Dietary micronutrient intake during pregnancy is a function of carbohydrate quality



Publication Details

Goletzke, J., Buyken, A. E., Louie, J. C. Y., Moses, R. G. & Brand-Miller, J. C. (2015). Dietary micronutrient intake during pregnancy is a function of carbohydrate quality. American Journal of Clinical Nutrition, 102 (3), 626-632.


Background: Despite normal gestational weight gain, dietary studies in pregnant women show intakes below the recommendations for energy and micronutrients. Objective: This study compared changes in dietary intake from the second to third trimester with emphasis on energy intake and carbohydrate quality. Design: These post hoc analyses were based on 566 women participating in the Pregnancy and Glycemic Index Outcomes study, a randomized controlled trial comparing the effect of low-glycemic index (GI) dietary advice with healthy eating advice on selected pregnancy outcomes. With the use of multilevel mixed-regression analysis, changes in total energy intake, starch, sugar, fiber intake, GI, and glycemic load (GL) were correlated with intake of different micronutrients. Results: Energy intake decreased in the third trimester, and most women did not meet the national recommended amounts for iron, folate, and dietary fiber from food sources alone. After adjustment for age, ethnicity, prepregnancy body mass index, and intervention group, change in energy intake was positively related to change in intake of all micronutrients (P < 0.001). GI, GL, and starch intake were inversely related to micronutrient intake (P < 0.001), whereas higher total sugars predicted higher intake (P < 0.001). Associations with dietary fiber were inconsistent. Conclusions: Normal pregnancy can be associated with a decline in energy and micronutrient intake from diet. Low dietary GI and GL were the best predictors of a favorable micronutrient profile. This trial was registered at as ACTRN12610000174088.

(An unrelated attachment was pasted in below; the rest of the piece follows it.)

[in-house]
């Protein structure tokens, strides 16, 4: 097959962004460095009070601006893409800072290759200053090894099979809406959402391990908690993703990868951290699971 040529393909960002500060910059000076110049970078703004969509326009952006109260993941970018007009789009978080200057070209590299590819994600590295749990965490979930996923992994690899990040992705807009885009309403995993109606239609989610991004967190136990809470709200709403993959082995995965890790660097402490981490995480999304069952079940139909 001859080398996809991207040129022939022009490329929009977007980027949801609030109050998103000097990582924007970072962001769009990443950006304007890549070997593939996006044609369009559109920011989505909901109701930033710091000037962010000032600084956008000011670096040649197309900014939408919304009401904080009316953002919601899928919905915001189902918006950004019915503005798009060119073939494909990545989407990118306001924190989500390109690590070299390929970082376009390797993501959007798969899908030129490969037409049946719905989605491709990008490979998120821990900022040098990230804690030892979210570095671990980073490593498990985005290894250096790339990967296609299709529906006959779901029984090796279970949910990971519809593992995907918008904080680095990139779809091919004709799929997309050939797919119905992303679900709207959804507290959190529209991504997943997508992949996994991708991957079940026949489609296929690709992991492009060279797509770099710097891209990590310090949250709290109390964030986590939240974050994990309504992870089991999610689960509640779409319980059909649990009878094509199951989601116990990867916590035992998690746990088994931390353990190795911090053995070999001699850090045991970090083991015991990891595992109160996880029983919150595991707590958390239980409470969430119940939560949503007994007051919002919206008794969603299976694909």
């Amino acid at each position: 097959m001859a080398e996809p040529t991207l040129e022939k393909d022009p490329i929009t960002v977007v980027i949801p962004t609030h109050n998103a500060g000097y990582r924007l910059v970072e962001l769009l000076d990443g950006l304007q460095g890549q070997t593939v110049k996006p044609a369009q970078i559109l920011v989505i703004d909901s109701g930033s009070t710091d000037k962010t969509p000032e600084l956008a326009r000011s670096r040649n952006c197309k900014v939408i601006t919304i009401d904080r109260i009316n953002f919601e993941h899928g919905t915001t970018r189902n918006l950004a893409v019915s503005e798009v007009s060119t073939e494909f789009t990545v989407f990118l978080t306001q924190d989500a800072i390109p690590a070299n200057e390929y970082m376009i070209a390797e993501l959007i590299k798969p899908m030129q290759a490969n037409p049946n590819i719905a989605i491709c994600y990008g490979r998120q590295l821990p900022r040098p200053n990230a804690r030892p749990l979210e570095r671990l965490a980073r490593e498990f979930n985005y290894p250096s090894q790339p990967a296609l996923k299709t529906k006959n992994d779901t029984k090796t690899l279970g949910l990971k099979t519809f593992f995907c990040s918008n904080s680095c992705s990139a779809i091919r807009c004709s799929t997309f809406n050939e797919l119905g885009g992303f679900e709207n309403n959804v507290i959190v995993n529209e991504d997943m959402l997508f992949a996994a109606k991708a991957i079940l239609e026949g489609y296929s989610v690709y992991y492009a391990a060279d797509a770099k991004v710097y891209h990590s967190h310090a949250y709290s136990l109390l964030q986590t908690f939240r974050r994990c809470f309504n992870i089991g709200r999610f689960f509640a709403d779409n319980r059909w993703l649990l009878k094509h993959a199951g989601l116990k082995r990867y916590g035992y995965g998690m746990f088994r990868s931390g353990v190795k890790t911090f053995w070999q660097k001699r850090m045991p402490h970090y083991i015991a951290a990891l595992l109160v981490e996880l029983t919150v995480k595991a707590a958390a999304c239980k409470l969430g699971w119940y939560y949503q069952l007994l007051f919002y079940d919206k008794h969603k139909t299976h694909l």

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Link to publisher version (DOI)​ajcn.114.104836